That’s why, with a bunch of crazy people, we started building Ludus. One of our users once said: “it’s like Sketch and Keynote had a baby” and I love that idea! We try to provide a tool that will let you be as efficient as possible by using all the usage patterns you already know from other design tools. It’s not perfect (yet), but honestly, I couldn’t go back to using Keynote or Google Slides.

Ludus has all the keyboard shortcuts you would expect (R for rectangle, C for Circle, L for line, ⌘ + ⇧ + L to lock, ⌘ + ↑ or ↓ to arrange depth order, ⌥ + drag to duplicate, I for eyedropper, etc). It might be seen as a detail, but it helps quickly found your bearings with Ludus.

Obviously you can use drag and drop to upload images or videos. We’ll automatically convert them to the adequate format to provide the best experience for the viewer. And remember, as we are web-based, we are almost universal (at least with decent browsers).

We also have third-party integrations. You can search in Unsplash, GIPHY Icons8, Iconscout and Noun Project directly from inside Ludus. Again, our goal is to make you as efficient as possible.

Search in Unsplash, GIPHY, Icons8, Iconscout directly from inside Ludus

Oh, and by the way, can you crop GIFs in other applications? Because in Ludus, you can 🙂

Also, one of the most irritating thing that I never understood: why can’t we apply blend modes in Keynote or PowerPoint? That’s crazy. So you guessed it, it’s also possible with Ludus.

Blend modes in Ludus

A first step to a new kind of format?

As we are web-based, you can add much more than just text, images, and videos: you can embed interactive blocks. The possibilities are limitless: you can embed a 3D object from Sketchfab, add a Typeform to request feedback or order something directly from a slide, integrate a CodePen to teach code, add a prototype from many different sources (Framer, InVision or Prototypo for example) or you can even add content from Google Street View, a website or anything that can be placed inside an iframe (= almost everything).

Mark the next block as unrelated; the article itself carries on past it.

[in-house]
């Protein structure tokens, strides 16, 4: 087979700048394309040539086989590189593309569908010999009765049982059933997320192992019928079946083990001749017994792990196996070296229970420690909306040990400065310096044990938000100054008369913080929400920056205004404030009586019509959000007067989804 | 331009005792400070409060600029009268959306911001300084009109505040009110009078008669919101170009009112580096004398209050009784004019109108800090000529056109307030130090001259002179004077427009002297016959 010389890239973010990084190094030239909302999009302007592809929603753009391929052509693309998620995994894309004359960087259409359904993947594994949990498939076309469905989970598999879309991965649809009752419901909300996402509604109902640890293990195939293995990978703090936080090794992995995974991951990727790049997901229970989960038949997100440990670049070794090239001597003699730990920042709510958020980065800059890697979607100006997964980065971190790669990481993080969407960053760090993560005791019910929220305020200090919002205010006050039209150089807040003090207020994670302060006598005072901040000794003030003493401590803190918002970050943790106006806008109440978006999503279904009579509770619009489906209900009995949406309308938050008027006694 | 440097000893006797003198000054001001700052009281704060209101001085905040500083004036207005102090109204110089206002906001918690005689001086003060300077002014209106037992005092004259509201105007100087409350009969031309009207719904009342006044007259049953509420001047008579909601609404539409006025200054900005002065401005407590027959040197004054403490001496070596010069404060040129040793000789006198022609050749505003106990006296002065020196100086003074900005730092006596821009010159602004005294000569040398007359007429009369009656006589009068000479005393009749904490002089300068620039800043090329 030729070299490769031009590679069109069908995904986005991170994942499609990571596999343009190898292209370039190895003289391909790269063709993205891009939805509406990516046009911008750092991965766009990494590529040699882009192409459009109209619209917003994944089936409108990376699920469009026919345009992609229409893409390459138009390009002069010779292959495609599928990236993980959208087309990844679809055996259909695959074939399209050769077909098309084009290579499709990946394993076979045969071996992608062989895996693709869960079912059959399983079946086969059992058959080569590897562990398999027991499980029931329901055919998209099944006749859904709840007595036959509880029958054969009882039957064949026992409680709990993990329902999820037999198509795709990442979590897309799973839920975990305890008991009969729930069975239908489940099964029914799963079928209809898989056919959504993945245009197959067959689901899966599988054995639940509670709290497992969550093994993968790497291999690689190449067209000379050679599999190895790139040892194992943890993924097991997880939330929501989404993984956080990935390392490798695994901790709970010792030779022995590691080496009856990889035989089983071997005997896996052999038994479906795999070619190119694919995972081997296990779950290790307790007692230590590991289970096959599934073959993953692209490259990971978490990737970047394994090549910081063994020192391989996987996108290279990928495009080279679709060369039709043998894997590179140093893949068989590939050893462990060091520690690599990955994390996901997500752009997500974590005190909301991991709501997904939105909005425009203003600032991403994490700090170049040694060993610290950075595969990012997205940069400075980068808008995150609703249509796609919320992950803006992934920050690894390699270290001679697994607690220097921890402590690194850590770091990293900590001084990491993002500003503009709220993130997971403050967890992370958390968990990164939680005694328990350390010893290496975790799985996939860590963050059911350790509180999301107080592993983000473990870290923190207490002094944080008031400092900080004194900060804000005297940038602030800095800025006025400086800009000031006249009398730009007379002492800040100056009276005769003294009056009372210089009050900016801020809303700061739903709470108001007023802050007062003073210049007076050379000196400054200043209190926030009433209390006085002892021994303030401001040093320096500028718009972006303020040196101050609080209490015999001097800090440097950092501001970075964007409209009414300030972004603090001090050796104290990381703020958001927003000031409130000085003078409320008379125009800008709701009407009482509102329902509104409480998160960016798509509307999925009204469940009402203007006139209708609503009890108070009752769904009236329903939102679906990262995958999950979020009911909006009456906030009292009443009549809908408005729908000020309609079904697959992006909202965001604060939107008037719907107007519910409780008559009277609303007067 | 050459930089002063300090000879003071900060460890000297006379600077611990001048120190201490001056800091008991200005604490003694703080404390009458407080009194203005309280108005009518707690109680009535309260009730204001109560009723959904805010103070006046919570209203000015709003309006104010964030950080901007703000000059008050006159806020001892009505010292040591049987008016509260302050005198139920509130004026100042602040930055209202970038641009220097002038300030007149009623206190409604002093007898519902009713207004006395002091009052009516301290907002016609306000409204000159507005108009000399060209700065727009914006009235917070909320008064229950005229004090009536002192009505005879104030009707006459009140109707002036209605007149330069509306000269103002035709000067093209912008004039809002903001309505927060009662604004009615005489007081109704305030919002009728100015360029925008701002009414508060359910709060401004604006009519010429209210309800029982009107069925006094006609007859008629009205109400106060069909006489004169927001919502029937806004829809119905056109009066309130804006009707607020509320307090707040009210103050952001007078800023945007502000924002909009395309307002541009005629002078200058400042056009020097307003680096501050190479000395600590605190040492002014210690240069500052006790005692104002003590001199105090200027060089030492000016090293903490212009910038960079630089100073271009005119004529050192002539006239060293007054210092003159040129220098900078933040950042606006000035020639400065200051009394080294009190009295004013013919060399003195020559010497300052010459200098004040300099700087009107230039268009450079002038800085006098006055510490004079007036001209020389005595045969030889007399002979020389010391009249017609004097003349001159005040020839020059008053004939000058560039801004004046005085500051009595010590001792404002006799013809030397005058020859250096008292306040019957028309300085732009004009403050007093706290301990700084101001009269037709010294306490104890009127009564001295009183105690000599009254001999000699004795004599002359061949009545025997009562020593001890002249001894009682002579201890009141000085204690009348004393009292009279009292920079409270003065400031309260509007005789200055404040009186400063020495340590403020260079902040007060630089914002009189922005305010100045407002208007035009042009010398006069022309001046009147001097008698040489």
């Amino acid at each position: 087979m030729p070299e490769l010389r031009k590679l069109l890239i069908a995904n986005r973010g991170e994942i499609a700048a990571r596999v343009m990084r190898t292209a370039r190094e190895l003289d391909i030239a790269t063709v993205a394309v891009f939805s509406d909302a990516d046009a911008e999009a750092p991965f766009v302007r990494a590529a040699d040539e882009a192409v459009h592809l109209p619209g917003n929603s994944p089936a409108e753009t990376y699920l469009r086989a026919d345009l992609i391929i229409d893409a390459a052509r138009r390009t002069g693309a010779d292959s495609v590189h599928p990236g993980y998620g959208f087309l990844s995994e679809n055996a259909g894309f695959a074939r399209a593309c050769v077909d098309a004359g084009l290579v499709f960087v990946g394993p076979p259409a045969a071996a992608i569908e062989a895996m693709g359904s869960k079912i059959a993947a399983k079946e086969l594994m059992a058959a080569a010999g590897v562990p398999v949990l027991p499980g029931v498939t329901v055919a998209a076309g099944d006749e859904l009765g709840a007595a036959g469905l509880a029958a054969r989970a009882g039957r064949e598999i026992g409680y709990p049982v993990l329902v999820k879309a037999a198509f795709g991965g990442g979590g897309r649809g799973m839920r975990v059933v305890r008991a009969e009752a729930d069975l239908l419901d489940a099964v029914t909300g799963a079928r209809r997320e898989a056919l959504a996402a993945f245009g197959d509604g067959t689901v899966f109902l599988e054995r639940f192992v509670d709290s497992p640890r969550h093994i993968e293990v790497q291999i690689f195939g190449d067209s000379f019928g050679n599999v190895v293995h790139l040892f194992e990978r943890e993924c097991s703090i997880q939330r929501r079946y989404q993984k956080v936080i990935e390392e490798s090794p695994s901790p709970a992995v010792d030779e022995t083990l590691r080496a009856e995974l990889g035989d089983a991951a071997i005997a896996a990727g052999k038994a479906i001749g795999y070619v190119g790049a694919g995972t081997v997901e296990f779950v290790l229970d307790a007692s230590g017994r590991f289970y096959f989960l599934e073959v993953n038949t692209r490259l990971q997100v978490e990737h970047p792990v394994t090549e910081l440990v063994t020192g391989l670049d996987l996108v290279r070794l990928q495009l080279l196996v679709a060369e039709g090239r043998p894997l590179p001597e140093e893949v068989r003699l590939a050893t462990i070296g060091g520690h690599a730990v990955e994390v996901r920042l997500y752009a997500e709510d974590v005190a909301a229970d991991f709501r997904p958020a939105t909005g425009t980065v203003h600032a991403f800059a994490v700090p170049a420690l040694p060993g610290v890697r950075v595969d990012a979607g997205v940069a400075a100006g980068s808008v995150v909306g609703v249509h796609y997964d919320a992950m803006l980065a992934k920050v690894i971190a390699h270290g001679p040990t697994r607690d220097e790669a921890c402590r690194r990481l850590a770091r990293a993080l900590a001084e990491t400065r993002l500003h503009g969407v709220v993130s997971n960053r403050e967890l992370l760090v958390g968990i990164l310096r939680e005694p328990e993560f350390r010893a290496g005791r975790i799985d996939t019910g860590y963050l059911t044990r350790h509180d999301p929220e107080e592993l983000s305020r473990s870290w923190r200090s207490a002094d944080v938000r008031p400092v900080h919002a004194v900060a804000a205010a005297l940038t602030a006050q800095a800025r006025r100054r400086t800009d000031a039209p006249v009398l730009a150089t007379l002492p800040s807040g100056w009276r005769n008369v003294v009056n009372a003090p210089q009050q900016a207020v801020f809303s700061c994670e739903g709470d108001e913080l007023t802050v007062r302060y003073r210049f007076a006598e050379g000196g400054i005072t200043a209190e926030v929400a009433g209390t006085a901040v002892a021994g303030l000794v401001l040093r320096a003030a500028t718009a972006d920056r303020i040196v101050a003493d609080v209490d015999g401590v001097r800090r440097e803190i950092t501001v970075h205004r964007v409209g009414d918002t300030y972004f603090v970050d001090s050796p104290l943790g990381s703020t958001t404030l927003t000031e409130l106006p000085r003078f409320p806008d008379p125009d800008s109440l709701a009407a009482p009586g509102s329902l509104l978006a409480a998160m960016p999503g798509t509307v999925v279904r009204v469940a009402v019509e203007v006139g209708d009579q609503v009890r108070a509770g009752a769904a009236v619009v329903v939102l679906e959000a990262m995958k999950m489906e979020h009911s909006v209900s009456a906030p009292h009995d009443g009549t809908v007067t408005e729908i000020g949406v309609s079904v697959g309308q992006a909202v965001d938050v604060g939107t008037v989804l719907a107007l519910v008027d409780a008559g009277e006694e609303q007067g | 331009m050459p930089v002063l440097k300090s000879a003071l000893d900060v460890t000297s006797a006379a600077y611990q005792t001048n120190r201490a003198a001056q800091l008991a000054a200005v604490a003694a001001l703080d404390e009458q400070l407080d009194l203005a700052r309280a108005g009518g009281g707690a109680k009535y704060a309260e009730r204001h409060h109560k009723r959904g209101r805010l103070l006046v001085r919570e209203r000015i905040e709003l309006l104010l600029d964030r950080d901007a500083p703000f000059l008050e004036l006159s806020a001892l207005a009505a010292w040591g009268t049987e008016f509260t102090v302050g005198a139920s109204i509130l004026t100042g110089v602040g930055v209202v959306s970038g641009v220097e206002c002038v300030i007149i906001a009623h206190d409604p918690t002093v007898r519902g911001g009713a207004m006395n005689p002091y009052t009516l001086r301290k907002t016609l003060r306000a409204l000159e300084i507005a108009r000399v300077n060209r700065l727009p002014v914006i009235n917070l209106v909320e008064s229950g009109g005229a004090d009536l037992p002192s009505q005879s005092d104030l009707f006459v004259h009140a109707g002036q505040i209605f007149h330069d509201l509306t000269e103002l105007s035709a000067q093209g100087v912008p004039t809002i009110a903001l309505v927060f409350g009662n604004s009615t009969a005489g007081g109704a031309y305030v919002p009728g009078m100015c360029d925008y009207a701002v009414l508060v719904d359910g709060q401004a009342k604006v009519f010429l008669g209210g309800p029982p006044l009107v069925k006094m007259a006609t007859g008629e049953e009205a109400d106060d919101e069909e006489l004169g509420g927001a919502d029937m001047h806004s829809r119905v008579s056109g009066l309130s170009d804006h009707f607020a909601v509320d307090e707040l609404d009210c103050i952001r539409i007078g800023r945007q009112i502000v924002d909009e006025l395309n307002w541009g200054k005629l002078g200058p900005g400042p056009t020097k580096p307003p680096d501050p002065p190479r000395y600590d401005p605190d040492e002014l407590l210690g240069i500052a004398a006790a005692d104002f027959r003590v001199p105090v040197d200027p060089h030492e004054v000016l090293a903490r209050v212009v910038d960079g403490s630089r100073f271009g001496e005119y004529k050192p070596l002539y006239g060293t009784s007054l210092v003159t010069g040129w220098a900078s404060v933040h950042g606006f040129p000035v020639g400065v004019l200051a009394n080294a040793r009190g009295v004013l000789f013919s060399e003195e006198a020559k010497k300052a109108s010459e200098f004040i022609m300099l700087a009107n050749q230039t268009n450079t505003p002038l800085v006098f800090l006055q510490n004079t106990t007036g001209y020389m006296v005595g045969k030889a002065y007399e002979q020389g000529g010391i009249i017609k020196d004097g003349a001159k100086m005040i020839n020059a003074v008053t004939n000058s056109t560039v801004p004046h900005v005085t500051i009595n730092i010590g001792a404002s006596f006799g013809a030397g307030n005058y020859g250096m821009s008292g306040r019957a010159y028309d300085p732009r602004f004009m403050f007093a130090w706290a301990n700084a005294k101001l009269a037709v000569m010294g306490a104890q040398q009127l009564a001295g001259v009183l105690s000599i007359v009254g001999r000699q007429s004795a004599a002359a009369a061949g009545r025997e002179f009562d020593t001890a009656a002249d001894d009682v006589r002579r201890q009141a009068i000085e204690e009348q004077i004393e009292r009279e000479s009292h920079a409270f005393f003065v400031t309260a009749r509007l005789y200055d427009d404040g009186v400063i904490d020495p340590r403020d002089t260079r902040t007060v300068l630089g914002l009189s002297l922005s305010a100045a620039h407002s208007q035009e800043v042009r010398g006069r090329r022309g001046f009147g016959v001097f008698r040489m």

And again, everything is pretty fast in Ludus. You just need to copy and paste the URL of what you want and Ludus will automatically display it correctly for you. Of course, it’s an object like any other, so you can combine it with texts, images, blend modes, etc. You have in your hands a whole new set of magic tricks to impress people!

Collaboration is key

But a good presentation requires different skills and they might be scattered throughout the team. So collaboration is a must have in a presentation tool. From my own experience, the real big issue is not to work all together at the same time on the same presentation. It’s more about how to quickly find the right assets and be sure that it is the latest version (font, color, logo, picture, video, analytics or layouts).

Our approach with Ludus is to let people be able to save assets in their team account. It can be anything you want. You can easily organize them by name and tags and they will be shared across your team.

The Smart Menu with all your assets organized by tags
The Smart Menu with all your assets organized by tags

You can also save a font or a set of colors. So, no more excuses for not using the right thing!

We are also working on what we call “Smart Blocks”. It’s inspired by Symbols to be found in Sketch or Component in Figma. It’s an asset where texts are variables that can be overridden. It’s still the beginning of it, but we think it can be a smart alternative to templates. This feature will evolve quite soon and if you are a designer, you’re going to like it.

Ludus is always under construction (and always will be). We need your support and feedback to make it grow faster. We release or improve features every week. Give a try to Ludus and feel free to drop us an email about your feelings/ideas/opinions!

Full disclosure: This article is sponsored by Ludus.